Someday, each one of us will die. Hopefully we'll have made a difference in this world. If we're lucky, we might even be remembered by a few for a couple generations as someone who provided for and loved their family and friends, who cared for and served their communities, who created opportunities for those around them, who lived by strong principles, who did not hesitate to sacrifice their own plans or leisure to help those in need. I was encouraged to hear Jonathan Schwartz, Sun's President and COO, a brilliant and successful business and industry leader, and father, explain that his kids are his #1 passion in life. Here's a 2 minute audio clip of a recent interview.
Still, even the best of us will be utterly forgotten within a short time. Do you know much of anything about your great-great grandfather? His name, what he did, or even where he is buried? Very few of you I suspect. Unless maybe you go home and look it up in a dusty book somewhere.
Terri Schiavo might be one of the ~150,000 that die today. While most deaths are painful at some level, some deaths seem to impact the global consciousness more than others. And maybe alter our thoughts or even our laws to some degree. But, even Terri will be soon forgotten by almost all of us.
There is one death that stands out among all the rest. Today is Good Friday. Probably the most profound and memorable and impactful death in the history of mankind occurred about 2000 years ago. Even our modern calendar is based on this man's life and death. Our currency contains the year since he lived, and a motto attesting to our national devotion. Jesus was nailed on a Roman cross to die slowly and painfully to appease the public will and the will of God, and even the desire of Jesus. Why was this "Good"? Certainly not because he deserved to die. Certainly not because it was a pleasant or dignified death. We call this Good Friday because of the saving effect his life and death has on us and our hope for tomorrow and beyond. Our great-great-great grandkids will be celebrating his death (Good Friday) and resurrection (Easter) this same time of year, and yet will have forgotten we ever existed. If we truly care about our family, and our future generations, we can best serve them by demonstrating our faith in action.
This is a related true story that underscores the importance of setting proper priorities and passions before it is too late...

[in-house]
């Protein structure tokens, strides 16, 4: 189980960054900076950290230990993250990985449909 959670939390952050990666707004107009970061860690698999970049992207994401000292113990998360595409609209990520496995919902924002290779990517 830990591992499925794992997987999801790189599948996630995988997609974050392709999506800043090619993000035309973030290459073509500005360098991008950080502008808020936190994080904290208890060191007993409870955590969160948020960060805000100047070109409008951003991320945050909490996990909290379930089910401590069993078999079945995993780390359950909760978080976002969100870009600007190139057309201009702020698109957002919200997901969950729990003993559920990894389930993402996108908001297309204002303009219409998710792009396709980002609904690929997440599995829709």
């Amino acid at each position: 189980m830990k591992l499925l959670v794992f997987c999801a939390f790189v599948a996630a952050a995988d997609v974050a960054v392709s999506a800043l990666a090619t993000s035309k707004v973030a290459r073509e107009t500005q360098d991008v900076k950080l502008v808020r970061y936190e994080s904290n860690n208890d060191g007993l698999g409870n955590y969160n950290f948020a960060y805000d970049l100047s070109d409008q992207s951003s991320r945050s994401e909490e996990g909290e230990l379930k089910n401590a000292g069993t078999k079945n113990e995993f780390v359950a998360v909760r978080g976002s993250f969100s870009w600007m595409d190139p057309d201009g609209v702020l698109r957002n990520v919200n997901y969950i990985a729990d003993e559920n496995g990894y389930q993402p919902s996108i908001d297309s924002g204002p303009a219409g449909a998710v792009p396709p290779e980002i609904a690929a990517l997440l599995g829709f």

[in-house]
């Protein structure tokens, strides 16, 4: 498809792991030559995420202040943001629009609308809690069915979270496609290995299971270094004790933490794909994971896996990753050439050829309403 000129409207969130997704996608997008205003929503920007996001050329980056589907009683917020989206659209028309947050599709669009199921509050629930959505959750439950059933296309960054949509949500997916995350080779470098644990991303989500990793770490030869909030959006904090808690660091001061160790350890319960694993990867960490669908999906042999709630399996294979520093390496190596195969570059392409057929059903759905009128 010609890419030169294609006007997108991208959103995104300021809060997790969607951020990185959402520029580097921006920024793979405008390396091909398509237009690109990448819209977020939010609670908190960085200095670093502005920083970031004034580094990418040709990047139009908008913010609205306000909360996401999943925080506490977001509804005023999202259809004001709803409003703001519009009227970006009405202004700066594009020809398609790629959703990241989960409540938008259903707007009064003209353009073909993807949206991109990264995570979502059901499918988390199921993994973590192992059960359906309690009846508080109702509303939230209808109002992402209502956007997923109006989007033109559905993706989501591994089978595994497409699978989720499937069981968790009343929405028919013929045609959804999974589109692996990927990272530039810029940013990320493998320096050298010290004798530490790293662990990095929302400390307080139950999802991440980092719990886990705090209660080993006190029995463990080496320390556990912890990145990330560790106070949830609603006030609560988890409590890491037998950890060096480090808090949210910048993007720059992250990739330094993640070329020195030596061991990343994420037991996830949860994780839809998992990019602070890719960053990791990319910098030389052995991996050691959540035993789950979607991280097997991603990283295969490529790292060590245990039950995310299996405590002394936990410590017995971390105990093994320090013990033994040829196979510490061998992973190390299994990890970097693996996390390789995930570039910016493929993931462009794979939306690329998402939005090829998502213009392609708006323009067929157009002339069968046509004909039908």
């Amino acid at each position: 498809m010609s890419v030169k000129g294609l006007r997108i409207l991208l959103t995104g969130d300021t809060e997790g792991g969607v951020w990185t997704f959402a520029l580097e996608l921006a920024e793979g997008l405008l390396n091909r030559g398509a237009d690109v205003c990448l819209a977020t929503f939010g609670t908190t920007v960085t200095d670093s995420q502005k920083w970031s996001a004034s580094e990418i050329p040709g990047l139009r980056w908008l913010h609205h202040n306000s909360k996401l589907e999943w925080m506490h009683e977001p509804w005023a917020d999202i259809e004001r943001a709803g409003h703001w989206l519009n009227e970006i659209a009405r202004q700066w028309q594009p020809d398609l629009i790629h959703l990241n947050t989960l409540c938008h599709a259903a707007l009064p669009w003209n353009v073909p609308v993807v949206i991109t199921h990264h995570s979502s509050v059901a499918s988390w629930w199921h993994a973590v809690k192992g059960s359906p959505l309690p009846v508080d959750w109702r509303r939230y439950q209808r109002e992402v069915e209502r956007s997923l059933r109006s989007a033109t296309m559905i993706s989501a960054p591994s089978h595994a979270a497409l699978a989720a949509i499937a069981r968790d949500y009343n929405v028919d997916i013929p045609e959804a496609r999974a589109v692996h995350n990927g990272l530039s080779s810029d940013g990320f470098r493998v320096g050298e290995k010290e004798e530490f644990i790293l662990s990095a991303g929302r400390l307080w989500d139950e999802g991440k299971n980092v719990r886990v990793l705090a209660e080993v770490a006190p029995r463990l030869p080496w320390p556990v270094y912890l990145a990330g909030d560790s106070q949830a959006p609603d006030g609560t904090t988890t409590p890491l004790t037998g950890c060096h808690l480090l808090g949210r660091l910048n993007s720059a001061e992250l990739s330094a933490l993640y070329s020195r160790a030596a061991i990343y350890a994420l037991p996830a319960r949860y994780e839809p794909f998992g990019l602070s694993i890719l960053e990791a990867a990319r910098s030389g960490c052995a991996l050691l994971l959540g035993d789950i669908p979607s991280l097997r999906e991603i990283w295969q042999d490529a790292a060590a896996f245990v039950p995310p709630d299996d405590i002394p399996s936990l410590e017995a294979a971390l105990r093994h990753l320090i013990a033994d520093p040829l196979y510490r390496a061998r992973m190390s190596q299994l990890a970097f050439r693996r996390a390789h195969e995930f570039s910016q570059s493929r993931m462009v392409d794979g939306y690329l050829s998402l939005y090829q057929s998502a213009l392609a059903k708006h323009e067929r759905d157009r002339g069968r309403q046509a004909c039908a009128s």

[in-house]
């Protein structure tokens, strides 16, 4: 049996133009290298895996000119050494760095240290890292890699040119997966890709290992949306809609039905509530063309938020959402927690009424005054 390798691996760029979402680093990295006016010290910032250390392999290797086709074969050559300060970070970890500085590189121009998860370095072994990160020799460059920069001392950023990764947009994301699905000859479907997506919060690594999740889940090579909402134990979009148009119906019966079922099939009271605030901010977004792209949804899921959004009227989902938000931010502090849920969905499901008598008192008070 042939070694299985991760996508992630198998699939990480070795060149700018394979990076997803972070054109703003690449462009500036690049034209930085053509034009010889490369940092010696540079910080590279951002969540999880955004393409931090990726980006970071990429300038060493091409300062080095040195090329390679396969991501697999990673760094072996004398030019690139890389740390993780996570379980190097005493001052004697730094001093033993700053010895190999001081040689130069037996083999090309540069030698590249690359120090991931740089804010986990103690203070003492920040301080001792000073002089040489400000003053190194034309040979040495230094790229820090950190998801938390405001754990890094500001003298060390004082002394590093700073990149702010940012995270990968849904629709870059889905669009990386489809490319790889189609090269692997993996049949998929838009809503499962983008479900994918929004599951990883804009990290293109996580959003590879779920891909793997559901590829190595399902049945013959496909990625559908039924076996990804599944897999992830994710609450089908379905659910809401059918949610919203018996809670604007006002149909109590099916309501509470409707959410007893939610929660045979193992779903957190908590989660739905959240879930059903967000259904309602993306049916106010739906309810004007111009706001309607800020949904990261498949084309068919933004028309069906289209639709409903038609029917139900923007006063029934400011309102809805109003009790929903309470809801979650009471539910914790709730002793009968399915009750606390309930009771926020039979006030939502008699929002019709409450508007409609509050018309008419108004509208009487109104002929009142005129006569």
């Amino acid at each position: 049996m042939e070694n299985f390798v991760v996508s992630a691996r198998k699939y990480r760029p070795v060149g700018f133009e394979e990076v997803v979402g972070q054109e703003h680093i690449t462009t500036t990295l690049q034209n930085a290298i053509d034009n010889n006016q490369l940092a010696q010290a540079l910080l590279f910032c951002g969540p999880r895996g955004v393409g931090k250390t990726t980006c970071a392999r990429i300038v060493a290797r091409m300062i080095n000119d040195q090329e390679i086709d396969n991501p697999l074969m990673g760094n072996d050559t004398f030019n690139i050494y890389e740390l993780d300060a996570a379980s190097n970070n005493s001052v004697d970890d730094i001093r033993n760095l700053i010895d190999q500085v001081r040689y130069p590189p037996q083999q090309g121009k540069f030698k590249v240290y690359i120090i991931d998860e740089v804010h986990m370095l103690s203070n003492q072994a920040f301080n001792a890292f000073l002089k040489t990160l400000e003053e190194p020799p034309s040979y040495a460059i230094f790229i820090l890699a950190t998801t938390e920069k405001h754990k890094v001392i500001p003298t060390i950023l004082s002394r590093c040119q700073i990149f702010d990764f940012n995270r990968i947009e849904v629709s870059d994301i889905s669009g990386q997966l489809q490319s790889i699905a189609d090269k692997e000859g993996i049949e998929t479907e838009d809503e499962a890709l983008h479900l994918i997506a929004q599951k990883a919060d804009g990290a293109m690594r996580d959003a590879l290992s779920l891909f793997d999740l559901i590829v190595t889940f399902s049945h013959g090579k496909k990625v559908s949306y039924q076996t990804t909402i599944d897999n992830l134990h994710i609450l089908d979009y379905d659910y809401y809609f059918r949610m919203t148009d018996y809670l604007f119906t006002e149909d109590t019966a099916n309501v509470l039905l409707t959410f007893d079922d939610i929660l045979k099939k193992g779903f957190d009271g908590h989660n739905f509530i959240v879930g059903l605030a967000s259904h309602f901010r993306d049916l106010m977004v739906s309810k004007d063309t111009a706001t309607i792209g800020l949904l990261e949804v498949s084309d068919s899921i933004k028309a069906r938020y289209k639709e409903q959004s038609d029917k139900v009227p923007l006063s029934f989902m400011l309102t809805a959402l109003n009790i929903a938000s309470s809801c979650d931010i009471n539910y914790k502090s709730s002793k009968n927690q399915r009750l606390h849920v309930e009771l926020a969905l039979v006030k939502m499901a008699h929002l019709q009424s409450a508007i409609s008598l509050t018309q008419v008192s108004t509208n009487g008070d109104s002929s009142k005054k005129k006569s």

Pete Maravich is regarded as one of the top five basketball players of all time. After his retirement from basketball, Pete found true happiness in Christ. "He gave his heart to Jesus Christ, and for the next five years, he was on fire for the Lord." Learning of his conversion, Dobson invited him to appear on his radio program in 1988. After the interview, they played a game of pick-up basketball with several others. When the game ended, Dobson turned to Maravich and said, "Pete, you can't give up basketball. This game means too much to you." Maravich explained he had experienced pain in his right shoulder for more than a year, but now it had disappeared. "I feel just great," he said.
Those were his last words. Maravich collapsed on the basketball court, and minutes later, died in Dobson's arms. "Later that day, I sat down with my son Ryan, who was 17 at the time," Dobson said. "I told him that what happened to Pete wasn't an isolated event. This is the human condition. This is all of us. It will happen to me some day. Pete Maravich didn't have an opportunity to speak with his family one last time. But I want to tell you, be there. On resurrection morning, be there. I will be looking for you then. Nothing else matters. Be there."
Two years later, Dobson suffered a heart attack on the same basketball court.
Monday Mar 21, 2005
By dcb on Mar 21, 2005
Mike Duigou got me thinking about the whole "Right to Life" topic. So has CNN. Allow me to post a brief personal commentary on this important subject.
First of all, it seems self-evident to me (and the founders of our nation and our universe) that humans have an inalienable right to life. Webster defines inalienable as "incapable of being alienated, surrendered, or transferred". Here are some foundational texts that support this concept and upon which our national identity and our laws and our ethics are based:
Declaration of Independence
We hold these truths to be self-evident, that all men are created equal, that they are endowed by their Creator with certain unalienable Rights, that among these are Life, Liberty, and the pursuit of Happiness.
Constitution of the United States of America
Amendment V & XIV: No person shall be ... deprived of life, liberty, or property, without due process of law...
The Hippocratic Oath (has provided moral guidance to physicians for 2500 years)
I will not give a fatal draught (read: deadly drug) to anyone if I am asked, nor will I suggest any such thing. Neither will I give a woman means to procure an abortion.
The Holy Bible (King James Version)
Exodus 20:13 Thou shalt not kill. (read: murder)
There are also several reasonable and legitimate ways in which our legal system provides for exemptions to an individual's right to life. For example, a person may choose to waive that right (eg: a living will, voluntary assisted suicide) and have their life terminated by another. Or that right may be withdrawn by a court based on a conviction of a capital crime (eg: death sentence). Or that right may be justly and forcefully preempted thru police action, acts of war, Presidential Order (sanctioned assassination of an enemy of the State), or (self) defense. Finally, a guardian may, under certain circumstances, make the choice to terminate the life of someone under their care (eg: a brain dead child or spouse).